Wednesday 26 April 2023

Canon Dancer - Osman Review (Switch)


Strider has had several sequels over the years. There was Strider II, published by U.S. Gold which came out on a host of consoles and computers in 1990 and then Capcom itself released its own sequel (Strider 2), which was ported to the PS1 in 1999. Neither of these games are to be confused with the 2014 game Strider, which released across a host of digital platforms. Amongst all thess though is the true spiritual sequel to the iconic arcade game developed by the original director and released in arcades – Cannon Dancer, or Osman in the West. Sadly, this game never received a home release at the time. But now ININ games is here to bring it to modern platforms both digitally and in physical format.

Strider took its inspiration from the colder parts of the world and this design is flipped on it’s head in Cannon Dancer with a heavy Middle Eastern influence. The graphics are big, bold and colourful and full of rich reds and oranges and it certainly gives off that arcade vibe that games of the time were known for. The whole thing moves at a crazy speed as well and is much more fluid and smoother than even its inspiration.

Luckily, our hero is every bit as nimble as his more famous ninja friend with players able to launch the bell pants wearing Kirin all over the place with ease. You can also cling to and climb pretty much any surface which gives a huge range of movement once you have gotten used to how everything works.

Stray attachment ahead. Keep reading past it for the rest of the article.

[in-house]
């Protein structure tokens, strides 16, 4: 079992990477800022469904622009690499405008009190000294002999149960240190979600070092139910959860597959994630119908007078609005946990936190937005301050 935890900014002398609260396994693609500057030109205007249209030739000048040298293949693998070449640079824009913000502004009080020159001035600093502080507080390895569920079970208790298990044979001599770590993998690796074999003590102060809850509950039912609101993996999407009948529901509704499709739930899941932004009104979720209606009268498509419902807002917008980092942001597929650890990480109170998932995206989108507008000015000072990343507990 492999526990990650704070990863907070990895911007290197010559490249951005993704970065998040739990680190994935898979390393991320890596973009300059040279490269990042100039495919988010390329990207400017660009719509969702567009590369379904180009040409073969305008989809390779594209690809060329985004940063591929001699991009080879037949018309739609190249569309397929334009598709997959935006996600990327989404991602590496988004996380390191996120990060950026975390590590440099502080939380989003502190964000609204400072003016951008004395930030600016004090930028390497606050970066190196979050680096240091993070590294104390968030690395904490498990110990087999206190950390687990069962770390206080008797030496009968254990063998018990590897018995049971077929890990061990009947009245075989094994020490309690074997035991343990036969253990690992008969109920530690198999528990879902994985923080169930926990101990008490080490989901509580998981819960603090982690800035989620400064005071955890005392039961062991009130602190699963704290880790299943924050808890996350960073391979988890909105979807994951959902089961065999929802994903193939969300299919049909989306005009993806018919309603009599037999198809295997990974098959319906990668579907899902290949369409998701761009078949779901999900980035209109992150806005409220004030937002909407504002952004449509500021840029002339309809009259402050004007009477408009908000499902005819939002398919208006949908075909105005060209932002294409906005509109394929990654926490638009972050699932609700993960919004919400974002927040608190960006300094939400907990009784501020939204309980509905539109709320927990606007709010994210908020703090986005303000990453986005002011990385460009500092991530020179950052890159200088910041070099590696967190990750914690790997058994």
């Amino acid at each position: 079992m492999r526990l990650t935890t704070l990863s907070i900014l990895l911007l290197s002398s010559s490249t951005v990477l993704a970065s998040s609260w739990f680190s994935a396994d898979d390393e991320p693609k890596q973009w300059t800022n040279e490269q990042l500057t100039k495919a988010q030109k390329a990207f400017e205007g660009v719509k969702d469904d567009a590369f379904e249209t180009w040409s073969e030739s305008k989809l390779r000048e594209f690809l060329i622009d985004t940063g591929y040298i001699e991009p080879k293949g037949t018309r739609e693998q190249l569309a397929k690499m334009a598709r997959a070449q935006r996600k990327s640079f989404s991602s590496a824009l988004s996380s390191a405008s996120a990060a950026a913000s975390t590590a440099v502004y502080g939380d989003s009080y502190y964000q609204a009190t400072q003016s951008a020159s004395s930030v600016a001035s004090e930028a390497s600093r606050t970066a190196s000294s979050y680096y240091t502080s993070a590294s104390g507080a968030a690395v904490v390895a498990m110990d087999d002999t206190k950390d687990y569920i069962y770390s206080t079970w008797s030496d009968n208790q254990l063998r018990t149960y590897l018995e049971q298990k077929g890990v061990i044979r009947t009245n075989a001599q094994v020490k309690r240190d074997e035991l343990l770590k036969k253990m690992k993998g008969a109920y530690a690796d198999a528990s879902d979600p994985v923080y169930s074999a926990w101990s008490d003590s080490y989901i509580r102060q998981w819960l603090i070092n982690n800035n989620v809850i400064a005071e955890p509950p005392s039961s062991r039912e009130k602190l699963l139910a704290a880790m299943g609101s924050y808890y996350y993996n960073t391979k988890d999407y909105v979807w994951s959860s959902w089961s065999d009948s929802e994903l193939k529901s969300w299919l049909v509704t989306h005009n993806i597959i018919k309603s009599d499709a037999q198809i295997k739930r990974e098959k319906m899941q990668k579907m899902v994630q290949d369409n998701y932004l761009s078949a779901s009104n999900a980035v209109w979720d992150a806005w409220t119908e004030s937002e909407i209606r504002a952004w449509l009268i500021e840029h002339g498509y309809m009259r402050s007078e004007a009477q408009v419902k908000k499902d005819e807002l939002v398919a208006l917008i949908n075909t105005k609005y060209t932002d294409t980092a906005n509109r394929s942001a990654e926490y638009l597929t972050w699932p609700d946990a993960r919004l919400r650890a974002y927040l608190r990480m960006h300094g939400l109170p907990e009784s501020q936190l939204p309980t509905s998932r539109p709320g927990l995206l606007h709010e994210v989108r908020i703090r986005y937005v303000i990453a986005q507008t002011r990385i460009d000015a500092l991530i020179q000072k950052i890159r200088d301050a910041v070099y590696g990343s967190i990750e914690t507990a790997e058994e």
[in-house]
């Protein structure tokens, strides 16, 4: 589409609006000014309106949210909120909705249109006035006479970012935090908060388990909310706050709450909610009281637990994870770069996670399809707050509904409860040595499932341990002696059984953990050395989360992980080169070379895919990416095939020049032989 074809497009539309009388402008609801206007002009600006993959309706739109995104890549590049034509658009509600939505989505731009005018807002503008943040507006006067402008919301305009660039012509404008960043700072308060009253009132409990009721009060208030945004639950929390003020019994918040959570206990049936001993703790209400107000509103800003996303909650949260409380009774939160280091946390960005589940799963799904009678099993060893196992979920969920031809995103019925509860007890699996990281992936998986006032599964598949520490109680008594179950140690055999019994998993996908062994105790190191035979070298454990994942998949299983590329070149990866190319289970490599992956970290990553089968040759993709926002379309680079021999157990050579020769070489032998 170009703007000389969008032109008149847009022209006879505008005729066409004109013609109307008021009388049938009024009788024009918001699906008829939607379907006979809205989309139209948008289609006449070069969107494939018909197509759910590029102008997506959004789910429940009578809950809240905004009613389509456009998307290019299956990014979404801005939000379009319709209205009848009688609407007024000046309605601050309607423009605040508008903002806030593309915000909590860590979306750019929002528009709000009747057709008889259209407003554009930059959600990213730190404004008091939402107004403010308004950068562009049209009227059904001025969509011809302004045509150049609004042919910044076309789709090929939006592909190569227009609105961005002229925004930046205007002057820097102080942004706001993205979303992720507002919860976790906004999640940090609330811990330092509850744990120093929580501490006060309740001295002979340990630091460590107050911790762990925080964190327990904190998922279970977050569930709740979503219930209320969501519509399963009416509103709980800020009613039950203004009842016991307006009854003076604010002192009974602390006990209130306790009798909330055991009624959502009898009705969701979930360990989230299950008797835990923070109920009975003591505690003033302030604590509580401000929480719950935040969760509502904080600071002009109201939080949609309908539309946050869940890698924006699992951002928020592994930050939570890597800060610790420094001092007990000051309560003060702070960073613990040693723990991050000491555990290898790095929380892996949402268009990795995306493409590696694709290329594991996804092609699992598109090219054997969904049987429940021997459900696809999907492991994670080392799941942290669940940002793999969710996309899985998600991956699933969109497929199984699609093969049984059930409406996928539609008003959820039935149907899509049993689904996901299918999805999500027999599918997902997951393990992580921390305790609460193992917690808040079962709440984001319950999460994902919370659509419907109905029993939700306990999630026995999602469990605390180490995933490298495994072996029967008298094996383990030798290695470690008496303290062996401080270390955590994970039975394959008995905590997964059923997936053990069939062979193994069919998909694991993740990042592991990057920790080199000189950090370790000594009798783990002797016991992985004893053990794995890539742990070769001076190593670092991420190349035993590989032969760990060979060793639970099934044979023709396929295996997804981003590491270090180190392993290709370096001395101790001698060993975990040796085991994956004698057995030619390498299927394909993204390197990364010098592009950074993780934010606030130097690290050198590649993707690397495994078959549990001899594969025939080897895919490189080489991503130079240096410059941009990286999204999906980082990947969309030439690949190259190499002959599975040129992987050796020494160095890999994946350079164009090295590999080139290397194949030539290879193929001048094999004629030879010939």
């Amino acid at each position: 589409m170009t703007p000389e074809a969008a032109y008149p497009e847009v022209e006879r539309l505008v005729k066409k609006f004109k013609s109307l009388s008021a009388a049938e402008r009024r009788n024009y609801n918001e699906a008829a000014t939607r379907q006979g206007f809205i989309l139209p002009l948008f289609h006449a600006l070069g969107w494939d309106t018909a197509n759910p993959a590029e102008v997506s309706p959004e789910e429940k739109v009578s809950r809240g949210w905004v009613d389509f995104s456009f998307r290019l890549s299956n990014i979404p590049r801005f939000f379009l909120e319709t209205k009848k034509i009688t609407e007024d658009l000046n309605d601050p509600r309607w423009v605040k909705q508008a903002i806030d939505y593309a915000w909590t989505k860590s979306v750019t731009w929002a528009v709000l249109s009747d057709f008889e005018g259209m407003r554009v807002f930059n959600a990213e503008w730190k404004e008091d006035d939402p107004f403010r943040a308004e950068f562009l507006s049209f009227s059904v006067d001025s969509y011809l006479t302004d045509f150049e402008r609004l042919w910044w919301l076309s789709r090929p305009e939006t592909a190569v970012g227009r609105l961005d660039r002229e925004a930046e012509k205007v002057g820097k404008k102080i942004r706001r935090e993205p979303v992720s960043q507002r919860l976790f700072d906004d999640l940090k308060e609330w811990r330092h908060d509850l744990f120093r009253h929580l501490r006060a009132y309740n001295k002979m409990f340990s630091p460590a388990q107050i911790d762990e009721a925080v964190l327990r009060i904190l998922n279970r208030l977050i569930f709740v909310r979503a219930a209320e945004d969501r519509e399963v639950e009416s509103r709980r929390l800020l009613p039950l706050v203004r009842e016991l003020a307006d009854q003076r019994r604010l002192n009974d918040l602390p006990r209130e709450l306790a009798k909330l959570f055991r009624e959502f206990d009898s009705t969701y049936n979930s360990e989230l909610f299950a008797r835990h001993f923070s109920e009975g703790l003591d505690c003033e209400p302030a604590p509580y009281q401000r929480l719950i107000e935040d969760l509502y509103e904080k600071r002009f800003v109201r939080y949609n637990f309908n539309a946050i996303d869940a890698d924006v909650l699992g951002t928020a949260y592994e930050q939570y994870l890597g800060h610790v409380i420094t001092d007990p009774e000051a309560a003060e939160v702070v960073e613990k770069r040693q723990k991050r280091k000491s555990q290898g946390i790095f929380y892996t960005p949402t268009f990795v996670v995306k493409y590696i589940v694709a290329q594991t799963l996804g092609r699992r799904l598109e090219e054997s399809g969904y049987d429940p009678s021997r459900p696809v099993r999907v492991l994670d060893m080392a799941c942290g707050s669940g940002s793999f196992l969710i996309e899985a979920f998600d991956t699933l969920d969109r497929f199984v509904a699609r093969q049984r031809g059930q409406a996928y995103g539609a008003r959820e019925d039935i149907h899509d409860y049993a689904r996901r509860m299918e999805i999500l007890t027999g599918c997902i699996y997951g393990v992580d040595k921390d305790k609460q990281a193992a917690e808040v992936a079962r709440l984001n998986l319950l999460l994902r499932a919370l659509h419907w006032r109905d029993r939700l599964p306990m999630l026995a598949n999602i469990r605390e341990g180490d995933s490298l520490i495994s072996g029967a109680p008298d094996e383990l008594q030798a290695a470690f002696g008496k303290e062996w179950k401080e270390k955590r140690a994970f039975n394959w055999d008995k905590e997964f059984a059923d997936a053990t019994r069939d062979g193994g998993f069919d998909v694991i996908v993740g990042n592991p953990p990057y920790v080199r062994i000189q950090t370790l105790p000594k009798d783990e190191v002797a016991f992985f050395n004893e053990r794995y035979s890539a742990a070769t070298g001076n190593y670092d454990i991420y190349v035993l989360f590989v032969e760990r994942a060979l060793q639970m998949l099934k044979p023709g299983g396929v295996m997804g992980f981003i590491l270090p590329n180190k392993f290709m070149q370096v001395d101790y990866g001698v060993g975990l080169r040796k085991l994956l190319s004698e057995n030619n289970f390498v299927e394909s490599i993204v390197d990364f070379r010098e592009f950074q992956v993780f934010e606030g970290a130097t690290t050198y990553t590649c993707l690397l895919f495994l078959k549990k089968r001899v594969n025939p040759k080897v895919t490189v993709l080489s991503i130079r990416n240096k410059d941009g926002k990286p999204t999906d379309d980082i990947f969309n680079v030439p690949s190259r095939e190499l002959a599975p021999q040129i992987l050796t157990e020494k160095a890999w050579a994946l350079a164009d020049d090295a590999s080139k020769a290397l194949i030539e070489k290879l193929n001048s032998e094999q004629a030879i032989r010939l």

Speed is the key to success with powering up Kirin’s attacks essential to survival. Once you have picked up a few powerups you’ll notice that when you attack, you’ll leave behind a shadow version of yourself which will stay in place and continue to strike for a few seconds before returning back to you. This is primarily how you take on bosses with players needing to dart into small spaces, leave a shadow and then dive out again so you can attack from safety. It’s difficult to master but a rewarding gameplay loop.

Unlike Strider, you’ll find the five stages almost impossible to clear with one credit. Even though your character is faster and more flexible, the levels are much more chaotic and unforgiving. This creates a strange set up as your special attacks are, in contrast, crazily powerful. You don’t have many buttons at your disposal (punch, jump and special), but pressing that special attack button pretty much obliterates everything on screen and even bosses are dealt a serious amount of damage. This does mean there is a temptation just to power through blasting the special button. Dying and then repeating.

Overall, cannon Dancer is a very welcome addition to the Switch arcade library. It’s also great that ININ have taken the game and given it a high enough profile to give it a physical release. However, the overall package could do with more content to really justify the price currently being asked. We had a whole collection of Turtles games for the same price so getting the Japanese and Western version of a single five level arcade game with few extras does seem a bit thin. That said, the game is really good fun so if you are a fan of Strider or arcade games in general then it is well worth a look.

Overall 7/10

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